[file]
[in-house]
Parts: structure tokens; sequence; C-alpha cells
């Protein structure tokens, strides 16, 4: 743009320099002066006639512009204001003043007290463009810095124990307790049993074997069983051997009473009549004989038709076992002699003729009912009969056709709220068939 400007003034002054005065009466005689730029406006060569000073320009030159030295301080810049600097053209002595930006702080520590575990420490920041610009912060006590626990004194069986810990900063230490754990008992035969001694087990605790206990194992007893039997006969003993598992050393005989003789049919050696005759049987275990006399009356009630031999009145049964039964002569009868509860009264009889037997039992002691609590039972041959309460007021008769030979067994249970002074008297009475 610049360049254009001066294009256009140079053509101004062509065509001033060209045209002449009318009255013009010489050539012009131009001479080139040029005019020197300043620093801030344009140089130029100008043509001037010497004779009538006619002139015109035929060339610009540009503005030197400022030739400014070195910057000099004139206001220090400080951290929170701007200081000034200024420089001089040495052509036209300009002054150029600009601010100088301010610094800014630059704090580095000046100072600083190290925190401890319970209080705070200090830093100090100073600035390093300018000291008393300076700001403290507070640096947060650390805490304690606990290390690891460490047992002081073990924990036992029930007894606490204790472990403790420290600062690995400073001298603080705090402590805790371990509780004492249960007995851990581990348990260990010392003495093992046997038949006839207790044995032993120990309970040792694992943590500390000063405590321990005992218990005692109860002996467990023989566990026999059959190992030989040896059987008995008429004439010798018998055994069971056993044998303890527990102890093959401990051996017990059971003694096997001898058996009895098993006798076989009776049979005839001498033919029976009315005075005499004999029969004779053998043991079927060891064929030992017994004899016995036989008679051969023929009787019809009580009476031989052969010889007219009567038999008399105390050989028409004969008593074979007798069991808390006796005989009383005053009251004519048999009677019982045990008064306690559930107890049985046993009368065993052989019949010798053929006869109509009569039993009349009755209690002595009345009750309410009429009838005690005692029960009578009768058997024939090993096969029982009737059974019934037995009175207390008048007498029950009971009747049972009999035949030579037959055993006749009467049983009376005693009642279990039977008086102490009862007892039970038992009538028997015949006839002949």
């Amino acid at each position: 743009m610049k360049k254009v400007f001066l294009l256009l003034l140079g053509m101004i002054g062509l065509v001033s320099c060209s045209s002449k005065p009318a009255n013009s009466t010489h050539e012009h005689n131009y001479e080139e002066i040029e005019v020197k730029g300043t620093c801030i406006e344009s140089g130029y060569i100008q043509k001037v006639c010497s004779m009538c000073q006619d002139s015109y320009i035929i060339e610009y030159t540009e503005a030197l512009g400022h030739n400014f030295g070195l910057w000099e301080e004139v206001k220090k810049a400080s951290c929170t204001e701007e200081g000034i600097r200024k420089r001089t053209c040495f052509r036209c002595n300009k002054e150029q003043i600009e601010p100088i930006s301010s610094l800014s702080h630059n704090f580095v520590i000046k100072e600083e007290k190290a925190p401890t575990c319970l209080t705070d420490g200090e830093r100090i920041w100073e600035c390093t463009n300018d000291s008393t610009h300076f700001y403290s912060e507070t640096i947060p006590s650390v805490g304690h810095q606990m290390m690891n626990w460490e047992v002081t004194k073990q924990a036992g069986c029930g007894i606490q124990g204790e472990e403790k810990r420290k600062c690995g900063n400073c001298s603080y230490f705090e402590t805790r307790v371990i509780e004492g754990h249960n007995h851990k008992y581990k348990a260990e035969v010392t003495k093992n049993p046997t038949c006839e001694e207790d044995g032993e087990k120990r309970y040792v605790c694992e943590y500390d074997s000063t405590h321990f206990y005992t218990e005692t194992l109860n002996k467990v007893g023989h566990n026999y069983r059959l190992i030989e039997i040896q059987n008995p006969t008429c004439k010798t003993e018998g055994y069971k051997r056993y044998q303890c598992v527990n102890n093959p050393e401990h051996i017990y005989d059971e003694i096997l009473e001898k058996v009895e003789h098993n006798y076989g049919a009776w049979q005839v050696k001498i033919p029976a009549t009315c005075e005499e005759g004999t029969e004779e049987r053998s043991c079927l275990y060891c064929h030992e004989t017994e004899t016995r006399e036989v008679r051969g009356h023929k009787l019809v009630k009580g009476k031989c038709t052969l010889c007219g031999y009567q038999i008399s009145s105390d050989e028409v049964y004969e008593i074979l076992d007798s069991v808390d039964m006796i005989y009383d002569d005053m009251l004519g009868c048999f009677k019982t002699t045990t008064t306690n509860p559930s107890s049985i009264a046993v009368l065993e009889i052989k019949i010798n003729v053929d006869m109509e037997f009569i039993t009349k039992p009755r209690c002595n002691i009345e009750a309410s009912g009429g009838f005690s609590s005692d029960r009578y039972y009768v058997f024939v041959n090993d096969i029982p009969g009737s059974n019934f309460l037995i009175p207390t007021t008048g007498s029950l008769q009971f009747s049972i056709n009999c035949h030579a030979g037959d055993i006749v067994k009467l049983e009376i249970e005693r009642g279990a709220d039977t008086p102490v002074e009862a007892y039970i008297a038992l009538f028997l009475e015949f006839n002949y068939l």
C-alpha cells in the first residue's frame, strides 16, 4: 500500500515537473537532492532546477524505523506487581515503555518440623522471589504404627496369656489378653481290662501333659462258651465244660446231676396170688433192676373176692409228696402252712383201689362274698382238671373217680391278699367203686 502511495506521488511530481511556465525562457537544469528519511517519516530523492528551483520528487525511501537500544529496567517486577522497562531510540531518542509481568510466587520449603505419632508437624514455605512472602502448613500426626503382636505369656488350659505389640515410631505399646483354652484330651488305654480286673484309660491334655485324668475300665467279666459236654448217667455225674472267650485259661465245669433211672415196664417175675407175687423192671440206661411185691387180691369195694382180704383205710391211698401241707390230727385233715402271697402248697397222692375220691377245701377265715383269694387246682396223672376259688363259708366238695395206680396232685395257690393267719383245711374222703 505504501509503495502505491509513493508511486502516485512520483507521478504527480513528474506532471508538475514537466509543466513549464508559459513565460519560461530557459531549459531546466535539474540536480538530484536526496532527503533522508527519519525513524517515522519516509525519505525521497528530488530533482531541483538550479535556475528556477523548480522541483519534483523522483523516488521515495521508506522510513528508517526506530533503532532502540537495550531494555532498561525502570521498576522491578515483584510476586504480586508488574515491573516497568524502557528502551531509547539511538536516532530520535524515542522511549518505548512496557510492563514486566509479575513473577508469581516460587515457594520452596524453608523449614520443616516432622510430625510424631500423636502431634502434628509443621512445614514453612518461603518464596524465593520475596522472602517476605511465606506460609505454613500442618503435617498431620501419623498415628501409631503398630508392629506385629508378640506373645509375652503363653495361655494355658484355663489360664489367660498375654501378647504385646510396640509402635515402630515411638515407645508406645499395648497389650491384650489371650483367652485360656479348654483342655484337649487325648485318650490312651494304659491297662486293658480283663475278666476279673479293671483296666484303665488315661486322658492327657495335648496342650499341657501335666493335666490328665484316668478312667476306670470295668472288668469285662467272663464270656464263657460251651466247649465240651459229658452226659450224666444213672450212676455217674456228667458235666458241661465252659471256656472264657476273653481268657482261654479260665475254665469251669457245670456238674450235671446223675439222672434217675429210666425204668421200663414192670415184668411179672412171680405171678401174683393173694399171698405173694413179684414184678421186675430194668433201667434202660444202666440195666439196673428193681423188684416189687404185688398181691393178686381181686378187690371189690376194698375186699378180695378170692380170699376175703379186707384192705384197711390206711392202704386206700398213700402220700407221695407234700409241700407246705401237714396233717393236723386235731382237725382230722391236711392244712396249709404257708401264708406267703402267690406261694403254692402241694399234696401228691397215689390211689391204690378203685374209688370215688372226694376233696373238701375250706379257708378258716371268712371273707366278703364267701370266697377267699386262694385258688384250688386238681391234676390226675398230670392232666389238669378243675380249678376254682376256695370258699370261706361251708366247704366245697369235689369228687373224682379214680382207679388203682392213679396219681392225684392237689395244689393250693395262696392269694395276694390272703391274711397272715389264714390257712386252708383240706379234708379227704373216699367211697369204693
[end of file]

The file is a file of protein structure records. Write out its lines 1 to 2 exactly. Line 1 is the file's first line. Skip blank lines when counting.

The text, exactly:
[in-house]
Parts: structure tokens; sequence; C-alpha cells